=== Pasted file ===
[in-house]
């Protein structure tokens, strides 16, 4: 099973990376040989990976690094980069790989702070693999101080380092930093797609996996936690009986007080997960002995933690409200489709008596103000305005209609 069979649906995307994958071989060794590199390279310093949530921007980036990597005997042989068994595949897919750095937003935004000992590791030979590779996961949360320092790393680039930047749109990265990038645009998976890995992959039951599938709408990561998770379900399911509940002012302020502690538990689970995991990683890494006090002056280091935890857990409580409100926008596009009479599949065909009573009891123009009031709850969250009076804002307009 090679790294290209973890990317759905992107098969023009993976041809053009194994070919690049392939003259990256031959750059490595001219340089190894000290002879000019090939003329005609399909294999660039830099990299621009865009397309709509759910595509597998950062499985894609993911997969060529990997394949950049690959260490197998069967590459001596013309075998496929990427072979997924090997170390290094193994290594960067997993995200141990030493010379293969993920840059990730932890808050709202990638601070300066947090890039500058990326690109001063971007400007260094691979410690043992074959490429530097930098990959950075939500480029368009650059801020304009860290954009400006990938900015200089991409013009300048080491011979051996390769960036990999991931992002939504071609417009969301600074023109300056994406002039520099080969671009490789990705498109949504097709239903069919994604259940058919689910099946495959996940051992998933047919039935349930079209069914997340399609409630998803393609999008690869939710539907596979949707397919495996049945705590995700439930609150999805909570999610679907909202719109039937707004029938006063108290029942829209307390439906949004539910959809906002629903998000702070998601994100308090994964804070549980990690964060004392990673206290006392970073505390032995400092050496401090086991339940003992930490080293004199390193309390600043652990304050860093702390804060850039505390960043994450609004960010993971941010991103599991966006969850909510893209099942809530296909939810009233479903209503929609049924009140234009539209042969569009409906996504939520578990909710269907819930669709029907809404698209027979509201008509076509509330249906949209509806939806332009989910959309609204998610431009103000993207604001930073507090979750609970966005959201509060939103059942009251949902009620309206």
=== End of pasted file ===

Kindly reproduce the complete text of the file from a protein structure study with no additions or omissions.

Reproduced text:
[in-house]
């Protein structure tokens, strides 16, 4: 099973990376040989990976690094980069790989702070693999101080380092930093797609996996936690009986007080997960002995933690409200489709008596103000305005209609 069979649906995307994958071989060794590199390279310093949530921007980036990597005997042989068994595949897919750095937003935004000992590791030979590779996961949360320092790393680039930047749109990265990038645009998976890995992959039951599938709408990561998770379900399911509940002012302020502690538990689970995991990683890494006090002056280091935890857990409580409100926008596009009479599949065909009573009891123009009031709850969250009076804002307009 090679790294290209973890990317759905992107098969023009993976041809053009194994070919690049392939003259990256031959750059490595001219340089190894000290002879000019090939003329005609399909294999660039830099990299621009865009397309709509759910595509597998950062499985894609993911997969060529990997394949950049690959260490197998069967590459001596013309075998496929990427072979997924090997170390290094193994290594960067997993995200141990030493010379293969993920840059990730932890808050709202990638601070300066947090890039500058990326690109001063971007400007260094691979410690043992074959490429530097930098990959950075939500480029368009650059801020304009860290954009400006990938900015200089991409013009300048080491011979051996390769960036990999991931992002939504071609417009969301600074023109300056994406002039520099080969671009490789990705498109949504097709239903069919994604259940058919689910099946495959996940051992998933047919039935349930079209069914997340399609409630998803393609999008690869939710539907596979949707397919495996049945705590995700439930609150999805909570999610679907909202719109039937707004029938006063108290029942829209307390439906949004539910959809906002629903998000702070998601994100308090994964804070549980990690964060004392990673206290006392970073505390032995400092050496401090086991339940003992930490080293004199390193309390600043652990304050860093702390804060850039505390960043994450609004960010993971941010991103599991966006969850909510893209099942809530296909939810009233479903209503929609049924009140234009539209042969569009409906996504939520578990909710269907819930669709029907809404698209027979509201008509076509509330249906949209509806939806332009989910959309609204998610431009103000993207604001930073507090979750609970966005959201509060939103059942009251949902009620309206």